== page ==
The thing about life is that it's always throwing obstacles at you. A good example is Max. He's making a profit with his comedy club and his life is stable. He's largely figured it out and he's happily living with his wife. His life isn't perfect: his step-daughter is living with him, her ex-husband keeps showing up, and he's worried that his life might fall apart at any time. His life might be stable but that only makes him insecure. He's terrified that life is going to give him a terminal illness now that he's a successful comedy club owner. He has become so accustomed to being worried and having an obstacle to overcome that he'll invent one. In this case, he concentrates the energy he used to worry on money on worrying about his health. Life throws him a curveball when he gets a lawsuit from one of the comics who performed there. He starts to freak out that he's going to be financially ruined until he remembers that they signed a contract with him. His crisis is resolved only to be re-ignited because Polly had accidentally thrown them out. Her defense is that she didn't think anybody would hide important papers in tacky shopping bags. There's a huge point about how she's never really lived on her own and her justification for throwing out the contracts sort of backs that up. It might not be a good practice but I believe it's more common than Polly would like to think. Even if it isn't, she knows her parents. She should have realized that Elaine is just the kind of person to leave important documents in shopping bags. Anyways, her actions create a big conflict with Max that basically boils down to him resenting having her life with them. At the end of the episode, Max takes it all back and reveals he likes her presence. It's an easy way to resolve the plot so that the status quo must be maintained. In order for this series to continue, she has to live with her parents. Of course she's going to move back in with them. It's an easy way out but did the series really have to take it? Polly could have easily continued to live with her parents even if Max is disappointed. He could have still accepted the situation but still resented it.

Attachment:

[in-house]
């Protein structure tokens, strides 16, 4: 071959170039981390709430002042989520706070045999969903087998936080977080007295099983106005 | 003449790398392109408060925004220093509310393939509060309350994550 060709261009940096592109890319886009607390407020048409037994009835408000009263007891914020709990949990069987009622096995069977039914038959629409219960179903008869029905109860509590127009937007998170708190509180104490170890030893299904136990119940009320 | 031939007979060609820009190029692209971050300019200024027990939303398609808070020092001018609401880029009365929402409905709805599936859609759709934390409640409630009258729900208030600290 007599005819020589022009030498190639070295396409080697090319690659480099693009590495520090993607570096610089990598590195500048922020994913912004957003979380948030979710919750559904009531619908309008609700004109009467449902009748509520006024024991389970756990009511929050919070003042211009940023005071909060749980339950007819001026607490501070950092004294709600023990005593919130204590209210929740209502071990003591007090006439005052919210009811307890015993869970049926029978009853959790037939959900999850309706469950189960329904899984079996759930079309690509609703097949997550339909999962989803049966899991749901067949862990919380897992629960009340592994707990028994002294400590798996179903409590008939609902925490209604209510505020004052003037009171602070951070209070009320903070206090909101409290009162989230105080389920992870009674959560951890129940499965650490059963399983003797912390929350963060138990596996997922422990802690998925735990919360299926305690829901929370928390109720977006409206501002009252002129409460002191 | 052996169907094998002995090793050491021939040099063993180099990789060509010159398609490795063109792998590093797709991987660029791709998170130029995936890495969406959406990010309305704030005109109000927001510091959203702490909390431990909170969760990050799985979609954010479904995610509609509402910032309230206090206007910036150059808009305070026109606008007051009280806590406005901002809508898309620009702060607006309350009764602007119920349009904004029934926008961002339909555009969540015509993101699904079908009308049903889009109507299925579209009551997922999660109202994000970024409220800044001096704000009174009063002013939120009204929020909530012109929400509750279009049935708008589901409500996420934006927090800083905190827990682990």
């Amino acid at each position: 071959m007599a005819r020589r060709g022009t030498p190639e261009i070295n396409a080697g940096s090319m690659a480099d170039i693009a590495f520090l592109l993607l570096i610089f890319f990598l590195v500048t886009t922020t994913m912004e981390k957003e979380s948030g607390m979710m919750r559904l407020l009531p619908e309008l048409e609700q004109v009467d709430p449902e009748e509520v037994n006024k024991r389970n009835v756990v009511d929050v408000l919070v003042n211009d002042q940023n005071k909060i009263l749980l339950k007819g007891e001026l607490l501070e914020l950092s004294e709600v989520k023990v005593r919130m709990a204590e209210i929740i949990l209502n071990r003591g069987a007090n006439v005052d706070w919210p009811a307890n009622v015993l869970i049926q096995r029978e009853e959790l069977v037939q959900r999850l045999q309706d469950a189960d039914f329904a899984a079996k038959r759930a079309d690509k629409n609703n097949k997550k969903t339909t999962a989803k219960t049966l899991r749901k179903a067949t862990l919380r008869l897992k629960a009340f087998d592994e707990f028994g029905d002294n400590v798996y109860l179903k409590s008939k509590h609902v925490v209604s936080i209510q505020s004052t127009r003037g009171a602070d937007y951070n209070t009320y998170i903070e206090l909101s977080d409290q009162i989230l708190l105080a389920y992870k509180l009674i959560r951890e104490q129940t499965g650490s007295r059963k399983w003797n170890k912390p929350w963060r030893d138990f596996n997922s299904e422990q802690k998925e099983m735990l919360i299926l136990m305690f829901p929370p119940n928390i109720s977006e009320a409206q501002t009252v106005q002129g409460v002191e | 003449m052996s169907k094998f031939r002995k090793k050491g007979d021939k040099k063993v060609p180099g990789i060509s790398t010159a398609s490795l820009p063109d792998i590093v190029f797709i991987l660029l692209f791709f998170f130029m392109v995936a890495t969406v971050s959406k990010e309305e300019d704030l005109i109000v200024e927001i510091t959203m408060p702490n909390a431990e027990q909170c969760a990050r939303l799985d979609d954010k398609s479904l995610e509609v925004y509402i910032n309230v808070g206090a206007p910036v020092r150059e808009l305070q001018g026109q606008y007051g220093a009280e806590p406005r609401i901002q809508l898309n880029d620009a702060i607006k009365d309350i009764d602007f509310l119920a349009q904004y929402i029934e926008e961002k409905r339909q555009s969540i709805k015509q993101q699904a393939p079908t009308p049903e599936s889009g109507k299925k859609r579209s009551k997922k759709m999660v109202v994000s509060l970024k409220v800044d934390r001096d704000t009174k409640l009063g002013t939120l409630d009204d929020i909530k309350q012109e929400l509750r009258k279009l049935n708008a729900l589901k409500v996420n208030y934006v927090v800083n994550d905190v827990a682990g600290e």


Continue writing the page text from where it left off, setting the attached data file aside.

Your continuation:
This is what makes the Polly plot so mixed. She moves out of her parent's home but it was obvious she would be back in by the end of the episode. On the one hand, it feels like a fake plot development that's going to inevitably go back to the status quo. It mostly went down a predictable road. The stakes of the plot can't really work because any viewer should have known that she would return home. There are early episodes in some series that give characters an “out” on the premise but they rarely work because no writer is going to go through with it. The characters might temporarily break out but they'll always return to the intended status quo. The audience knows this which means the plot feels like a waste of time. This is where the Polly plot gets something right. It's true that Polly might move back in because she didn't want Julian to sacrifice his happiness for hers. It's true that Max realizing he actually likes Polly living with him was predictable. No, what I like is that it gives Polly a different perspective on staying with her parents. She's no longer living with them because she left Julian and she has nowhere else to go. She's no longer living with them just because her life has collapsed around her and she needs time to pick up the pieces. She's going to college, she has a job, and she's an adult. She could move out at any time. She didn't necessarily need a reason to stay beyond having to live with her parents because of the state of her life. She doesn't really get one this episode either. The reason she moves back in is pretty similar to the reason on why she moved in with them in the first place. No, what changes is that she now wants to live with them. She's not living with them just because she has to but partially because it's her will. This should temporarily remove any question of how long Polly is going to live there (at least until she graduates college) as well as ensure that the audience doesn't want her to move out.